According to Ravelry, these are the specs for this yarn
Meterage 125 yards(114 meters)
Unit weight 50 grams (1.76 ounces)
Gauge 22.0 sts = 4 inches
Needle size US 6 - 4.0 mm
Hook size 4.0 mm (G)
Using 4mm needles (which isn't a bad size to learn on), we could cast on 66 stitches to get approximately 12-inch wide cloth? Knit both ways for 12 inches. Count your stitches and discover if you have the same number as when you started. If it's close (or even if it isn't) pat yourself on the back and cast off.
If it wasn't superwash, I'd use size 9 needles and cast on 15 inches worth of stitches. Knit enough rows to make it 15 inches the other way. Then toss the thing in the washing machine until it shrinks down and then stretch it into a square as needed.
I've actually made a hot pads that way as Christmas presents. I also make them a little over twice as long and fold them over and sew the sides to use as oven mitts, but that's a bit more complicated.
With super wash, I'd go down a needle size to size 5 needles (so it's tighter/denser) and cast on however many stitches would make 10 inches. Keep knitting until it's a square, and then done! Since it's wool, it'll do a nice job of protecting the table from the hot pot/pan/teapot/etc.
If you want, I can pick up some of the same yarn and do a test hot pad. I can use the remaining wool for a hat or mitten for my kids.
These are my felted ones (you can tell I use them a lot, and should probably throw some in the wash!). These are the fold-over type, so I can put my hand in them to grab things out of the oven. They are my favorite oven mitts (the green and blue one I actually made for my grandmother, and when she moved into a retirement apartment, she passed it on to me ♥)
(I just took this picture, and since it's night, I only had the bathroom available to take the picture in--it's the only place where the light wouldn't wake the kids. Anyway, sorry about the poor lighting. The colors are dark purple and olive green, LOL!)
I know you were asking for knitting patterns but since you want something for a hot pad I liked to do Tunisian Crochet for some of mine. If you have never heard of it there are plenty of youtubes to show how to do it. It makes me think of a cross between knitting and crochet, and makes a nice dense weave. Even if you have never crochet it is easy to learn. I know you said you were a beginner but once you get a little experience you could try double knitting. It also makes a thick fabric and as long as you are doing a simple design it is not much harder than single knitting. Loveknitting and Bluprint both have free patterns to try. Good luck and have fun.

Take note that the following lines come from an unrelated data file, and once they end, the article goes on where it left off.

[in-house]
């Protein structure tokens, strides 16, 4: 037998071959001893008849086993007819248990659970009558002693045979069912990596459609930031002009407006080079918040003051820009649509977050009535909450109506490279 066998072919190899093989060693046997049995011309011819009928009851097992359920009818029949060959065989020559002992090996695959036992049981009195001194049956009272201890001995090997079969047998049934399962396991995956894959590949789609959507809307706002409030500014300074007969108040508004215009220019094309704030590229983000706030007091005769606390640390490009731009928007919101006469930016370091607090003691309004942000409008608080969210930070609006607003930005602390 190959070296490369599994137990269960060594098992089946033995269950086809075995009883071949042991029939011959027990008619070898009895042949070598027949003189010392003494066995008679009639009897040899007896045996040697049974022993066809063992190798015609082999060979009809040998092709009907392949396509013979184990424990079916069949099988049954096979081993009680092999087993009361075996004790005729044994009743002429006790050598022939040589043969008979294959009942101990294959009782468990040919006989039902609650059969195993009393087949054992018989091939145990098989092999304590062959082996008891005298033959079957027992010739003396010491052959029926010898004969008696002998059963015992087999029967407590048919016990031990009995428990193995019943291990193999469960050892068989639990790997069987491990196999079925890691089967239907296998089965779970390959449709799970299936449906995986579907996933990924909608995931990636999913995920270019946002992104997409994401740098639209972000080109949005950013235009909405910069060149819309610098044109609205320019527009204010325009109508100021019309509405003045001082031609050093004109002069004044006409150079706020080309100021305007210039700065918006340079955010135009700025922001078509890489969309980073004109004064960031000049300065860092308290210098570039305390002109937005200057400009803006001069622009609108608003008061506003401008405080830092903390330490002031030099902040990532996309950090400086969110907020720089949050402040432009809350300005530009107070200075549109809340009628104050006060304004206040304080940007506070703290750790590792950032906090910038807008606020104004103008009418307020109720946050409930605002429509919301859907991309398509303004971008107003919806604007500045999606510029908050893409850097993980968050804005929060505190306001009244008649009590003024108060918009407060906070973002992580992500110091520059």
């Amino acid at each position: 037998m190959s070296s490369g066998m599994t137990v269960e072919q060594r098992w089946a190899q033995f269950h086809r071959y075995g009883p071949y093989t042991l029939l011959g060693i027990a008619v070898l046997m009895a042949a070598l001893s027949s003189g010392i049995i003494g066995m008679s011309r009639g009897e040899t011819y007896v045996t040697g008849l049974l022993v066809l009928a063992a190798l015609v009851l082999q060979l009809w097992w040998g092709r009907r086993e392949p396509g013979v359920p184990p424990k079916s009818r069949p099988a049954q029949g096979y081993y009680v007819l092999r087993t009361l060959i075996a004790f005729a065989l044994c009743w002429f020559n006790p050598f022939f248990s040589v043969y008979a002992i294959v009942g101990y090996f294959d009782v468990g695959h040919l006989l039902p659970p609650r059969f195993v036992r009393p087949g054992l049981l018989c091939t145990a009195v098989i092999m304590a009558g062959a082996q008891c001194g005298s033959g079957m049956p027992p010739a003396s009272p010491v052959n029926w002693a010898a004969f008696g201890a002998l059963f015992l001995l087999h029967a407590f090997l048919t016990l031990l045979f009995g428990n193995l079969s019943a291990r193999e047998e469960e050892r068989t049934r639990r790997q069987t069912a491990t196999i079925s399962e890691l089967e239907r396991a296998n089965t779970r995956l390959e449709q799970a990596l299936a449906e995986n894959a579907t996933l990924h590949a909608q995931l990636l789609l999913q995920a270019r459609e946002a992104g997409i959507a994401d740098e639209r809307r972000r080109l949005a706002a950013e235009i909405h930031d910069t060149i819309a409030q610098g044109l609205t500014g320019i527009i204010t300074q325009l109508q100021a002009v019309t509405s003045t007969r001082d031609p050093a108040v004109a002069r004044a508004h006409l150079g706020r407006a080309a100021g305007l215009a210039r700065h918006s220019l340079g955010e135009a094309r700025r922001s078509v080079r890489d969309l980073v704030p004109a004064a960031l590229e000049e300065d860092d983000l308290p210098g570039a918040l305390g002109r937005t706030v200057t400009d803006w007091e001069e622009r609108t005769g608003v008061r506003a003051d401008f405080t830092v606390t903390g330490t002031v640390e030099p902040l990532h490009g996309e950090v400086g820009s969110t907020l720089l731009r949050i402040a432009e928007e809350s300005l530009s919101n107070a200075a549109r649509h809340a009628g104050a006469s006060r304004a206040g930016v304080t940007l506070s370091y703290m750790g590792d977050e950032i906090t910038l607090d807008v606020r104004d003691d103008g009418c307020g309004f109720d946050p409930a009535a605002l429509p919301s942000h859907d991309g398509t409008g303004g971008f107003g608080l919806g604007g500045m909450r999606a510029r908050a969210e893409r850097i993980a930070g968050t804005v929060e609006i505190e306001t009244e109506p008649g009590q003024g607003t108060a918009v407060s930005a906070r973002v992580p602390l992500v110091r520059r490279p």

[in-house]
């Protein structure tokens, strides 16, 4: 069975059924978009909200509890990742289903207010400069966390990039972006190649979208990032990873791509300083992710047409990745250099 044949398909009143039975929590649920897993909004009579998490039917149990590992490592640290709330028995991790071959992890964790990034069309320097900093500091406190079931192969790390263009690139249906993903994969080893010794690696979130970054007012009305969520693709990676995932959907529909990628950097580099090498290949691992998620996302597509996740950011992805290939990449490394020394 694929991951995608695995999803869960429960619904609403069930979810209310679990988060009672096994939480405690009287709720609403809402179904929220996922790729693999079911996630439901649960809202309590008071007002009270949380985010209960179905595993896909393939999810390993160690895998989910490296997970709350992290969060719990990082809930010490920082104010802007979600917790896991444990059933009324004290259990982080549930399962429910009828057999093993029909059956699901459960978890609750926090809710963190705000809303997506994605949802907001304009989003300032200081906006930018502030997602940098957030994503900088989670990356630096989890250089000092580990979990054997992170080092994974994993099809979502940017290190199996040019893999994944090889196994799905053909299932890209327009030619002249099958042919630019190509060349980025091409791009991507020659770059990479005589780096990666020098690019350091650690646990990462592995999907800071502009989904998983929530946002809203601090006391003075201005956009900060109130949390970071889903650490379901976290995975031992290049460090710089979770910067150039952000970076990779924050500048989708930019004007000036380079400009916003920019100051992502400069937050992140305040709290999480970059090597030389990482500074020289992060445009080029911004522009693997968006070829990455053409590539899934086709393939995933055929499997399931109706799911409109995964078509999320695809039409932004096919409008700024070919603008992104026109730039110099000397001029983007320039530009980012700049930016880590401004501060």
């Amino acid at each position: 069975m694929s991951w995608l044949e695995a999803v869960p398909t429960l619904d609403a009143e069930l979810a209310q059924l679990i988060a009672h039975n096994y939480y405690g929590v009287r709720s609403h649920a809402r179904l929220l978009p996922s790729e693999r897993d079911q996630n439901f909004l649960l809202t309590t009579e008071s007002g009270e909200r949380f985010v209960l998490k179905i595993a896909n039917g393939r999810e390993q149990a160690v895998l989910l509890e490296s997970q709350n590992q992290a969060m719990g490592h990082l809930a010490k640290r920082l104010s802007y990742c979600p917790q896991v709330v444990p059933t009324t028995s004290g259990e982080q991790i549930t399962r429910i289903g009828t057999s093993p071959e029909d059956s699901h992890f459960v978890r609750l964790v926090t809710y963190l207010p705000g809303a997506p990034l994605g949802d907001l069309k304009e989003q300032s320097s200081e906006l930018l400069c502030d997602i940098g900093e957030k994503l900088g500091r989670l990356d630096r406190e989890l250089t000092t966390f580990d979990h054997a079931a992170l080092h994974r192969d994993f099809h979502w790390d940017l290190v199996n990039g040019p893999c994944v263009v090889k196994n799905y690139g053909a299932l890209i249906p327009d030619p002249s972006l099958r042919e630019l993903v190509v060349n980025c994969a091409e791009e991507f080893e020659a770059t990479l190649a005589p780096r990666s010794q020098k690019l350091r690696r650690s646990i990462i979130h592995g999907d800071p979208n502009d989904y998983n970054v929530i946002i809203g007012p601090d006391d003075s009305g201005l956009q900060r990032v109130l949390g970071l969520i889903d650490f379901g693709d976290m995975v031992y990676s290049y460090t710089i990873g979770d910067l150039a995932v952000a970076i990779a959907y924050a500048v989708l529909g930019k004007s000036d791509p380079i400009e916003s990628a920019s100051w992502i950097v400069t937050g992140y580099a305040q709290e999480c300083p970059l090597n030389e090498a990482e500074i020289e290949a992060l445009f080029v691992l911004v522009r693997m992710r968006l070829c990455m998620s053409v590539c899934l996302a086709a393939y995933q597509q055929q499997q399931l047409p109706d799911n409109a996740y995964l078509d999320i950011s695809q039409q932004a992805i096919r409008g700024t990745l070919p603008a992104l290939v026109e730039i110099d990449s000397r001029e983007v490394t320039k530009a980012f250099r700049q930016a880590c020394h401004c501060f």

Nicole Alderman wrote:
I've actually made a hot pads that way as Christmas presents. I also make them a little over twice as long and fold them over
This is exactly what I have done knitting hot pads (with cotton garden twine). Measure out how big you want it, double it lengthwise, and when you're done sew the two sides together (so it is double thick). I do a simple stockinette stitch because I LOVE stockinette (have been knitting for a million years but stockinette is my favorite stitch. Simple things, right). I have never knitted with real wool so I assume you would make it bigger than you want it and then expect it to shrink in the wash/block process. I also assume making it with wool means there's no point getting fancy with stitches/patterns, since it will just felt up anyway.
I am a newer crocheter than knitter but have been makign my dishcloths/hot pads from crochet recently, they seem to be a bit more resistant.
Here are some easy ones that I like. Just knit and purl stitches and they are not to hard to adjust the size on if you want to make them bigger. If using for a hot pad you might want to use two of them if something is really hot.